Abstract: Recent public attention and debate around “fake news” has highlighted the growing challenge of determining information veracity online. This is a complex and dynamic problem at the intersection of technology, human cognition, and human behavior—i.e. our strategies and heuristics for making sense of information may make us vulnerable, within online spaces, to absorbing and passing along misinformation. Increasingly, it appears that certain actors are intentionally exploiting these vulnerabilities, spreading intentional misinformation—or disinformation—for various purposes, including geopolitical goals. Drawing on research conducted on online rumors in the context of crisis response, this talk explores what alternative narratives (or “conspiracy theories”) of crisis events reveal about “fake news”, political propaganda, and disinformation online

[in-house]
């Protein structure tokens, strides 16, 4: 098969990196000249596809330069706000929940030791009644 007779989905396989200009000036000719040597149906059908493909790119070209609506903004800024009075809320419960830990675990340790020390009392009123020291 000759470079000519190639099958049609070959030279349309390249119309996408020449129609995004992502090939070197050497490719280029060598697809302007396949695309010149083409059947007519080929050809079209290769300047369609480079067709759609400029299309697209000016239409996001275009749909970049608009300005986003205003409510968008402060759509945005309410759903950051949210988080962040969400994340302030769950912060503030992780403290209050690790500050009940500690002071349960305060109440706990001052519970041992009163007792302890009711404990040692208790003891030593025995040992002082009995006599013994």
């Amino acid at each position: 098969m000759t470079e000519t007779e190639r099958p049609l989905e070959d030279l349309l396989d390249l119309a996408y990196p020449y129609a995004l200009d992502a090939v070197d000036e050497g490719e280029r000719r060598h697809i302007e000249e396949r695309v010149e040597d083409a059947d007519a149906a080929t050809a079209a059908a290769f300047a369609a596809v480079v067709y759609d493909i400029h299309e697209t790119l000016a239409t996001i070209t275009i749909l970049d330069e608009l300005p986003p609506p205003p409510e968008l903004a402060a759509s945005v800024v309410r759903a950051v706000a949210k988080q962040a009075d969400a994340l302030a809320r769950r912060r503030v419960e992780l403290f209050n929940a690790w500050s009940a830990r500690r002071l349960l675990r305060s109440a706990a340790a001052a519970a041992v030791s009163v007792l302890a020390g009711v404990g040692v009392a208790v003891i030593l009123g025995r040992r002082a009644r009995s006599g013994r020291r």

Speaker Bio: Kate Starbird is an Assistant Professor at the Department of Human Centered Design & Engineering (HCDE) at the University of Washington (UW). Kate's research is situated within human-computer interaction (HCI) and the emerging field of crisis informatics—the study of the how information-communication technologies (ICTs) are used during crisis events. One aspect of her research focuses on how online rumors spread—and how online rumors are corrected—during natural disasters and man-made crisis events. More recently, she has begun exploring the propagation of disinformation and political propaganda through online spaces. Kate earned her PhD from the University of Colorado at Boulder in Technology, Media and Society and holds a BS in Computer Science from Stanford University.